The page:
Thursday, December 28, 2006

What I'm Reading, end of 2006

Let us go back a long, long way. The summer between 5th and 6th grade I read POLYANNA, then returned it to the library and took out POLYANNA GROWS UP. I couldn't finish the sequel and returned it half read. For many -- maybe 30 -- years after that I felt guilty if I didn't finish a book, except textbooks which were in a different category. I felt I owed it to authors to stay with them and see how they had finished their stories. At some point in my advancing adulthood I read that it is a sign of maturity to be able to throw away penciils shorter than four inches and to toss books that are boring. I went through the house and threw away a bunch of three inch pencils -- also thin slivers of soap. But I continued to have trouble not finishing books.
I have begun reading TRAVELS WITH ELSA CLOUD; possibly 50 more pages will be the end of what I read. I'm charmed by the title. A mother is writing about her daughter who once said, "I'd like to be the jungle, the sea or else a cloud." Thereafter the doting mother, author Leila Headly, often called her daughter "Elsa Cloud". Lovely. Except Headly is a very spoiled rich girl/woman whose writing is so self-indulgently discoursive that I'm muttering, "come on , already." She is so indulgent of her beautiful, manipulative, spolied daughter that I am getting nauseous. They are in India, the daughter is studying Buddhism in Dharmsala. But after 75 pages, the essence of India has not made a dent in anyone's narrow sensibility. I'm fnding mother and daughter insufferable. I found India a powerful place, deeply moving and life changing. If I don't begin to see these self-indulgent people reacting to the power of India by doing something more meaningful than spend money within another 50 pages, it will have to go the way of POLLYANNA GROWS UP. I can't read 500 pages of Ms. Headly's prose to learn nothing new about how people react to India.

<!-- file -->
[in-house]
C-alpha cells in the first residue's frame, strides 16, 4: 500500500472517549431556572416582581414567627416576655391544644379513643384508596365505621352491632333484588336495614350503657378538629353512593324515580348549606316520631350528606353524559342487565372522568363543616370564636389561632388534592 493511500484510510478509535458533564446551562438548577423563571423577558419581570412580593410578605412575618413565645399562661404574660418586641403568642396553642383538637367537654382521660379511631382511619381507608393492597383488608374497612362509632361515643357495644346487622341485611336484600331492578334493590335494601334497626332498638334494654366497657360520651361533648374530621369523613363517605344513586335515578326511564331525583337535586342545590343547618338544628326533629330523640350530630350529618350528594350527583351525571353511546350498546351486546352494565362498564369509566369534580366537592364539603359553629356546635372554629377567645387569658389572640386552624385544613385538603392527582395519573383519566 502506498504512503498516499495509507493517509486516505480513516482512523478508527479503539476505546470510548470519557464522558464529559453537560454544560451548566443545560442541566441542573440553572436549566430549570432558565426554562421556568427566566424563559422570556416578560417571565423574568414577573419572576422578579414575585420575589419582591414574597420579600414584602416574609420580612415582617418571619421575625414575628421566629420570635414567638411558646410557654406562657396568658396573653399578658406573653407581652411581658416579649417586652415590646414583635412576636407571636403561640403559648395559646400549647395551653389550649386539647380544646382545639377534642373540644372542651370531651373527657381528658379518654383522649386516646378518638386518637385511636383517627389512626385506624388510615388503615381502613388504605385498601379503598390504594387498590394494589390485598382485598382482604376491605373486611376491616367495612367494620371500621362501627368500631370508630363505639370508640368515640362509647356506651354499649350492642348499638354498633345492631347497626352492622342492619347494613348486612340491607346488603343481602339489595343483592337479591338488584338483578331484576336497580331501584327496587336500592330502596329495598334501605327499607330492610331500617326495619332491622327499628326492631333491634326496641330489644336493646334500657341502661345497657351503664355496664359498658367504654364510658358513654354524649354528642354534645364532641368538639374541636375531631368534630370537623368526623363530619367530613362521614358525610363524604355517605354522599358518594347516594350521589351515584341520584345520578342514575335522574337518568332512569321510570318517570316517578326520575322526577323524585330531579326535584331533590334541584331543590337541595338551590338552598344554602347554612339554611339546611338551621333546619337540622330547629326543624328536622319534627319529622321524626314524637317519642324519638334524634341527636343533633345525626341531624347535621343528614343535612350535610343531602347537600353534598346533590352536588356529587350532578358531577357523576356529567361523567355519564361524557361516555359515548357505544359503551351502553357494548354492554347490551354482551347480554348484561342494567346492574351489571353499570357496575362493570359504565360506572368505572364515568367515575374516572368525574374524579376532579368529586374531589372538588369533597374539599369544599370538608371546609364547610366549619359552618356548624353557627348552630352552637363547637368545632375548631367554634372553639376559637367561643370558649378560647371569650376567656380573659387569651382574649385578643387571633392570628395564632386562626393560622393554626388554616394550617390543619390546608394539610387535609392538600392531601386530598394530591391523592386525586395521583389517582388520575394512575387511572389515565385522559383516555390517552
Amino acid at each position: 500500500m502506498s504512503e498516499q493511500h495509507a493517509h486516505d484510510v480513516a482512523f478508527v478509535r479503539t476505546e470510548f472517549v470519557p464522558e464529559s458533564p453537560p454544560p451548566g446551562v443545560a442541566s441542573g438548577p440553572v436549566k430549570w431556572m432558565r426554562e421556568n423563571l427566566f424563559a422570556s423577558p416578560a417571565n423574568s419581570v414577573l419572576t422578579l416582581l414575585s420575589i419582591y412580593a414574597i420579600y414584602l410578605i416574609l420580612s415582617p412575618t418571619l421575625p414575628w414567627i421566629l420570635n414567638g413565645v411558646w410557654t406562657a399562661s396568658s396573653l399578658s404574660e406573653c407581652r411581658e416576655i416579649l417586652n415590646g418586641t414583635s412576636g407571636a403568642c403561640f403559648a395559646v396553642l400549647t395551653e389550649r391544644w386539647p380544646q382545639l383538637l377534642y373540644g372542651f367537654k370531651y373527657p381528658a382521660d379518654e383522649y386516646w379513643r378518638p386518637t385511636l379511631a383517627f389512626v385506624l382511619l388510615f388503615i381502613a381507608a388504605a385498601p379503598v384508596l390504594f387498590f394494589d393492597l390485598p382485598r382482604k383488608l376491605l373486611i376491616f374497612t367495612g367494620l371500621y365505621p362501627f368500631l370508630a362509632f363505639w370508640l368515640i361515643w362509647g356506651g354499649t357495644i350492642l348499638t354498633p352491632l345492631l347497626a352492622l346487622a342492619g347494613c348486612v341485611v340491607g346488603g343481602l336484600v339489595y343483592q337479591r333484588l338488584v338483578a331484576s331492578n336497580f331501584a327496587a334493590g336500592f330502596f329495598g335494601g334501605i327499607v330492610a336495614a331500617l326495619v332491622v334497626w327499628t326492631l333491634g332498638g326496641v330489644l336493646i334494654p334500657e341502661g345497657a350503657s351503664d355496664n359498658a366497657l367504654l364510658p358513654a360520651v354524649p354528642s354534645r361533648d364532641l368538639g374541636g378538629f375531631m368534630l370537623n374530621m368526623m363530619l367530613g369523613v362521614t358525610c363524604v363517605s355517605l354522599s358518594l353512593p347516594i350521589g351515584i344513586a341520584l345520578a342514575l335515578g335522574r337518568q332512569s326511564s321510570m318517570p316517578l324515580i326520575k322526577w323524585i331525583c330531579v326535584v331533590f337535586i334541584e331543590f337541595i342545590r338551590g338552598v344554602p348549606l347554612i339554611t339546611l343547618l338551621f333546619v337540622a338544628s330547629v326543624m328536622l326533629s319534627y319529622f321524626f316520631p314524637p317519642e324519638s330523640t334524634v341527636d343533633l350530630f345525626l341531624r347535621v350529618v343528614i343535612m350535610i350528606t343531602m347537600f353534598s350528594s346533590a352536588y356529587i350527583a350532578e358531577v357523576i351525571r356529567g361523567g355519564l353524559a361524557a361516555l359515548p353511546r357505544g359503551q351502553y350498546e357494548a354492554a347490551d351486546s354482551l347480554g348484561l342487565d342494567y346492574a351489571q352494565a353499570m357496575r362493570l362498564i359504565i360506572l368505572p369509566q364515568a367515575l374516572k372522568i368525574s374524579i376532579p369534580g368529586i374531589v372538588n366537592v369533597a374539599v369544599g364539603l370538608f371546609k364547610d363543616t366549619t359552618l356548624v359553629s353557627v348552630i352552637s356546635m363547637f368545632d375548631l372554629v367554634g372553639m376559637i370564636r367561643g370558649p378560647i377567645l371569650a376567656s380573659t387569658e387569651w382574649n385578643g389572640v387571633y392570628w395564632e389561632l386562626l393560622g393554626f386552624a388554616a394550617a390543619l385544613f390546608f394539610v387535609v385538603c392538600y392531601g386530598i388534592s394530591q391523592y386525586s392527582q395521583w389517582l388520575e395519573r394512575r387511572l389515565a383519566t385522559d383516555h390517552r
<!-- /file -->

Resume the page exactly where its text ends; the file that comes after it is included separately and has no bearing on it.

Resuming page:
I am also reading, THE VOICES by Susan Elderkin, an Australian writer. I wish her main charcter were a young girl instead of a young boy, but other than that, it is a powerfully written, deeply imagined work. Every so often I have to read about the Aussie outback, the difficult meeting of whites and aborigines, the desert and the exotic birds and the roos. I've never been to Australia but I've read so much, I'm almost afraid to go. How can it be as intense as books such as this? Or as the vivid moive, THE WALKABOUT?
Also, I'm reading BAD TRIPS, an anthology of travel writing [a used, and fairly old book] by Keath Fraser, a Canadian. The pieces are fairly and most very fine writing -- majority Brit or Canadian and they tend to have higher standards for prose in general. However the book is a bit of a cheat since some of the pieces are from works of fiction. This doesn't seem fair. Not all the so called "Bad trips," are so very bad. But then the war zone ones are nightmarish and only readable because the writing is graceful and one knows it's a filter from some time well in the past after the awful events occurred.
Of course, I'm still chipping away at the poetry books. And I have a new play by my Chicago friend, Wm. Lederer, a most prolific writer with a unique imagination that befuddles and amazes me. I will read it this coming weekend. Of course, there's the magazines and newspapers ... Yes, as Ellen reminded me this afternoon, when books became widely available, they were considered just as bad for human health and mind as we now consider computers ... "the kids spend all their time with [their noses in a book/in front of a computler] and get no exercise, never help around the house and are becoming flabby lumps of flesh. " So be it.

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